by DrChika

Quality assurance (QA) is a planned and systematic process used for evaluating and monitoring the quality and appropriateness or suitability of a product or given service. QA is related but different from quality control (QC). It is mainly geared towards finding a problem that is associated with a given product and managing it so that the product can be certified safe for consumption.

According to the World Health Organization (WHO), QA is defined as the total process whereby the quality of laboratory reports can be guaranteed. Thus, QA is summarily the right result, at the right time, on the right clinical/environmental specimen, from the right patient, with the result interpretation based on the correct reference data, and at the right place.

QA encompasses all the processes used to evaluate and monitor the quality of services rendered in a healthcare facility, hospital laboratory, pharmaceutical companies and other allied industries. QA is the summation of all the processes ensured during the production of a product in order to ensure that the final product is of the desired quality. It ensures that the finished product meets the intended use for which it was produced.

Pharmaceutical products including but not limited to drugs, vaccines and injections are sterile products that enter the body, and they must be certified safe and fit for human consumption. It is the task of quality assurance personnel’s in such a company to ensure that these products meet their specifications and that they are safe for consumption.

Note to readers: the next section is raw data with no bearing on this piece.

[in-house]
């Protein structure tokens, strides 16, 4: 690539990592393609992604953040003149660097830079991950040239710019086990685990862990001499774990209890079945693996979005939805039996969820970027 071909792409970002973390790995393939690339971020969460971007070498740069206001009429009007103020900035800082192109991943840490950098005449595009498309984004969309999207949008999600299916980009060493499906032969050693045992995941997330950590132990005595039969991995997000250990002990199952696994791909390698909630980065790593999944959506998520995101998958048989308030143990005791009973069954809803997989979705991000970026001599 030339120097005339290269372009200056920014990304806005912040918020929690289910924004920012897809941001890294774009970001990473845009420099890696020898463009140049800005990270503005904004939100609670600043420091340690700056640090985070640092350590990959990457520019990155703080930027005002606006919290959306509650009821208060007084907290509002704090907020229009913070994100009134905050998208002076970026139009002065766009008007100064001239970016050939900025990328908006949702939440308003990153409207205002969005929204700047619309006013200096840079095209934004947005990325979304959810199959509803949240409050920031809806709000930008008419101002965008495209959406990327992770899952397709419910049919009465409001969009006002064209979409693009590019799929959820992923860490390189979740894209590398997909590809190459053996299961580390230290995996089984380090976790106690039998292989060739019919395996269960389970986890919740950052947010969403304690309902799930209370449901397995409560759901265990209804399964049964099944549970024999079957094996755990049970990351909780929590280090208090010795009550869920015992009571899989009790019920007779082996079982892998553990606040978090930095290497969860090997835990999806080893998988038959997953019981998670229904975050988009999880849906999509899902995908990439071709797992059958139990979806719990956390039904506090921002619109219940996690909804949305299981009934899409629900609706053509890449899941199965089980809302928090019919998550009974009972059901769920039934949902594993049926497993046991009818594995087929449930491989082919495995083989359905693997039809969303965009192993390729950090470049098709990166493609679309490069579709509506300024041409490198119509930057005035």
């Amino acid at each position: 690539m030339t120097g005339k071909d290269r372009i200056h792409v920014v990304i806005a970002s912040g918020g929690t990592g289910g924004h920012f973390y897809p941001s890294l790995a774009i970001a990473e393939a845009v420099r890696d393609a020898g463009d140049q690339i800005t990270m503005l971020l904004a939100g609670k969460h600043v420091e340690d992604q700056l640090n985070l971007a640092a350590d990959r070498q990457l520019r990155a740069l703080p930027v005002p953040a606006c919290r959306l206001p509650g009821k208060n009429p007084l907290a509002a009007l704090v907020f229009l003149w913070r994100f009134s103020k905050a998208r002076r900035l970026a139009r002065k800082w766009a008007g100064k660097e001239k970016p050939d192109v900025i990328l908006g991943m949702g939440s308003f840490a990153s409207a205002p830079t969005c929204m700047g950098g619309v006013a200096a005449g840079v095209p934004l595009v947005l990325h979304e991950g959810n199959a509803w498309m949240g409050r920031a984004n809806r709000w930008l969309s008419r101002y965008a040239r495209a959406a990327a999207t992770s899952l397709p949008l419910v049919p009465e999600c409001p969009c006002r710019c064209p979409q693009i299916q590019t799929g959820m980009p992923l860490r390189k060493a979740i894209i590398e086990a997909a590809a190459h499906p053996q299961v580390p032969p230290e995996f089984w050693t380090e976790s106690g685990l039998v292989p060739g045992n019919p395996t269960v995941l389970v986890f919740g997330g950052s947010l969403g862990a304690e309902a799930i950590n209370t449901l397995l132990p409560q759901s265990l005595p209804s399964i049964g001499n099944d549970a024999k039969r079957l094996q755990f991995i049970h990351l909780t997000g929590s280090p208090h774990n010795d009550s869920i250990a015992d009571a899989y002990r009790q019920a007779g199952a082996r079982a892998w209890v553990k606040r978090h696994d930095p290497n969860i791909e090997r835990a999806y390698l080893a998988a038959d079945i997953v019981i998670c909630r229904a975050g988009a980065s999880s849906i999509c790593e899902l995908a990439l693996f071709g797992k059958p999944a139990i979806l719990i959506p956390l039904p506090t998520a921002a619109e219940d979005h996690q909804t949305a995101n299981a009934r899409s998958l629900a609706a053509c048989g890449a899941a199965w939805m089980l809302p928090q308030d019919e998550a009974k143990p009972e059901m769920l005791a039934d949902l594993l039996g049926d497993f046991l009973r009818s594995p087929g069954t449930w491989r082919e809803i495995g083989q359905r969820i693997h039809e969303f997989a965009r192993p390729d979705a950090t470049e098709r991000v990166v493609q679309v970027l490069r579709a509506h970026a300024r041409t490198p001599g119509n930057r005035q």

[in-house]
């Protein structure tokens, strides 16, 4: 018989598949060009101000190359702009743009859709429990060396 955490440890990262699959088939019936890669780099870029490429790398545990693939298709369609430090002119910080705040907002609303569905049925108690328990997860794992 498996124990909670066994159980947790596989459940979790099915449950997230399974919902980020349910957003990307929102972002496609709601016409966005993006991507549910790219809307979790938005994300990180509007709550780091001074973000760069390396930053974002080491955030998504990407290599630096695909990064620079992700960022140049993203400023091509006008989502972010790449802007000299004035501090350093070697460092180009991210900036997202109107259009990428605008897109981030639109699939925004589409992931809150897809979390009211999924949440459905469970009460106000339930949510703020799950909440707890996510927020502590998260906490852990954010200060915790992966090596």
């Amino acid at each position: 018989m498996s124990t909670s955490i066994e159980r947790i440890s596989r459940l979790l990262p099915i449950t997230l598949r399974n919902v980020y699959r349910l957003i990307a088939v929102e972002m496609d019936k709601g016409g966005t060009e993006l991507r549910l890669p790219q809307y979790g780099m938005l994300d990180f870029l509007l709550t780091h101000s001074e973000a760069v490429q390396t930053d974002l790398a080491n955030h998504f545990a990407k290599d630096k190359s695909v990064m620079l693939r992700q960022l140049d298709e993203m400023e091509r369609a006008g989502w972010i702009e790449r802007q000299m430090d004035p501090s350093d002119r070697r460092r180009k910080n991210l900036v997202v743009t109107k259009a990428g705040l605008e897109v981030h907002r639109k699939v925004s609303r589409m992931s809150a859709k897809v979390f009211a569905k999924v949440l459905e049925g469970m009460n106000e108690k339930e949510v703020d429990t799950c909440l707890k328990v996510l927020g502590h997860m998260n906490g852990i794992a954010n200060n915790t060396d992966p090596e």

QA also encompass the good manufacturing practices (GMPs) carried out in pharmaceutical companies and other allied companies to ensure the production of quality products. QA protocols employed in pharmaceutical companies as well as in the microbiology laboratory in hospitals and educational institutions – are mainly applied to test the final product or results of a particular process in order to recognize potential problems associated with them.

It is different from in-process controls – which generally test the equipment and other processes of a manufacturing method in order to ensure that they are fit, safe and reliable to carry out the actual manufacturing. In in-process control, tests are carried out during the actual manufacturing process as against QA – which includes all necessary arrangement carried out to ensure that the final product is of the intended use after production.

Both quality control and in-process control are components of the good manufacturing practice (GMP) carried out in production companies especially pharmaceutical companies to ensure that only sterile product are produced and released into the market for human or animal consumption.          


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